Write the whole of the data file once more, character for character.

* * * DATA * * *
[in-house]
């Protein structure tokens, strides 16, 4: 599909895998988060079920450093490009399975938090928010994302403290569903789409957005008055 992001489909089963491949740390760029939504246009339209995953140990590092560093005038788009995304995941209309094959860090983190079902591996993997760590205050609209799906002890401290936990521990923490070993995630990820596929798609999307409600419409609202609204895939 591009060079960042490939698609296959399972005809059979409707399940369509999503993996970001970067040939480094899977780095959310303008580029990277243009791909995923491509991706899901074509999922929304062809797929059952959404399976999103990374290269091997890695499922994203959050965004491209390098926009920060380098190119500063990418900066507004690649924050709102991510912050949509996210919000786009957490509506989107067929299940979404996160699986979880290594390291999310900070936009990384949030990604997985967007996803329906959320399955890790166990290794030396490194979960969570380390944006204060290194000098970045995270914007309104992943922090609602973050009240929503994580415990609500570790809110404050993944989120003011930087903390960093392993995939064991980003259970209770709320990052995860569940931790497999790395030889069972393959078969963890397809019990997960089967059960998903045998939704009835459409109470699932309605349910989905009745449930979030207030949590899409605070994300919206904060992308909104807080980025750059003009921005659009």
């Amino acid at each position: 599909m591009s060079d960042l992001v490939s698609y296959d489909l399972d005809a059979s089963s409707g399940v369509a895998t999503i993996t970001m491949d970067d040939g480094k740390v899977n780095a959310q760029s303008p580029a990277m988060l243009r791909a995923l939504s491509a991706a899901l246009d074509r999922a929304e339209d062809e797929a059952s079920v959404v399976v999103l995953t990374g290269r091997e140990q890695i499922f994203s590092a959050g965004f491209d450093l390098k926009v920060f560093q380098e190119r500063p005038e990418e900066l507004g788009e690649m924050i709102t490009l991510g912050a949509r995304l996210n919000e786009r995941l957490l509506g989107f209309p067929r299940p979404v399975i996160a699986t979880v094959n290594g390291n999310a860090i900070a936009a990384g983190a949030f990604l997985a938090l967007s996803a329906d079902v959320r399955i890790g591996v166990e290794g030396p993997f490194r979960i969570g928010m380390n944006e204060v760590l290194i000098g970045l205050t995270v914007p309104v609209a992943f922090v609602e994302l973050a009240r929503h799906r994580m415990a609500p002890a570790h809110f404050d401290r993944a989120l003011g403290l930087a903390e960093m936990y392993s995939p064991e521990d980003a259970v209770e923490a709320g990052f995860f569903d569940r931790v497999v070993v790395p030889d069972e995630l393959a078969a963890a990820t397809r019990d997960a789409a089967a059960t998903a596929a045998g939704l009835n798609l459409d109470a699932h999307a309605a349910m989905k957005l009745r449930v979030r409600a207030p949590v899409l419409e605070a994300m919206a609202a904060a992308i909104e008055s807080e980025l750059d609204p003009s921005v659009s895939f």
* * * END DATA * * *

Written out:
[in-house]
């Protein structure tokens, strides 16, 4: 599909895998988060079920450093490009399975938090928010994302403290569903789409957005008055 992001489909089963491949740390760029939504246009339209995953140990590092560093005038788009995304995941209309094959860090983190079902591996993997760590205050609209799906002890401290936990521990923490070993995630990820596929798609999307409600419409609202609204895939 591009060079960042490939698609296959399972005809059979409707399940369509999503993996970001970067040939480094899977780095959310303008580029990277243009791909995923491509991706899901074509999922929304062809797929059952959404399976999103990374290269091997890695499922994203959050965004491209390098926009920060380098190119500063990418900066507004690649924050709102991510912050949509996210919000786009957490509506989107067929299940979404996160699986979880290594390291999310900070936009990384949030990604997985967007996803329906959320399955890790166990290794030396490194979960969570380390944006204060290194000098970045995270914007309104992943922090609602973050009240929503994580415990609500570790809110404050993944989120003011930087903390960093392993995939064991980003259970209770709320990052995860569940931790497999790395030889069972393959078969963890397809019990997960089967059960998903045998939704009835459409109470699932309605349910989905009745449930979030207030949590899409605070994300919206904060992308909104807080980025750059003009921005659009």
């Amino acid at each position: 599909m591009s060079d960042l992001v490939s698609y296959d489909l399972d005809a059979s089963s409707g399940v369509a895998t999503i993996t970001m491949d970067d040939g480094k740390v899977n780095a959310q760029s303008p580029a990277m988060l243009r791909a995923l939504s491509a991706a899901l246009d074509r999922a929304e339209d062809e797929a059952s079920v959404v399976v999103l995953t990374g290269r091997e140990q890695i499922f994203s590092a959050g965004f491209d450093l390098k926009v920060f560093q380098e190119r500063p005038e990418e900066l507004g788009e690649m924050i709102t490009l991510g912050a949509r995304l996210n919000e786009r995941l957490l509506g989107f209309p067929r299940p979404v399975i996160a699986t979880v094959n290594g390291n999310a860090i900070a936009a990384g983190a949030f990604l997985a938090l967007s996803a329906d079902v959320r399955i890790g591996v166990e290794g030396p993997f490194r979960i969570g928010m380390n944006e204060v760590l290194i000098g970045l205050t995270v914007p309104v609209a992943f922090v609602e994302l973050a009240r929503h799906r994580m415990a609500p002890a570790h809110f404050d401290r993944a989120l003011g403290l930087a903390e960093m936990y392993s995939p064991e521990d980003a259970v209770e923490a709320g990052f995860f569903d569940r931790v497999v070993v790395p030889d069972e995630l393959a078969a963890a990820t397809r019990d997960a789409a089967a059960t998903a596929a045998g939704l009835n798609l459409d109470a699932h999307a309605a349910m989905k957005l009745r449930v979030r409600a207030p949590v899409l419409e605070a994300m919206a609202a904060a992308i909104e008055s807080e980025l750059d609204p003009s921005v659009s895939f």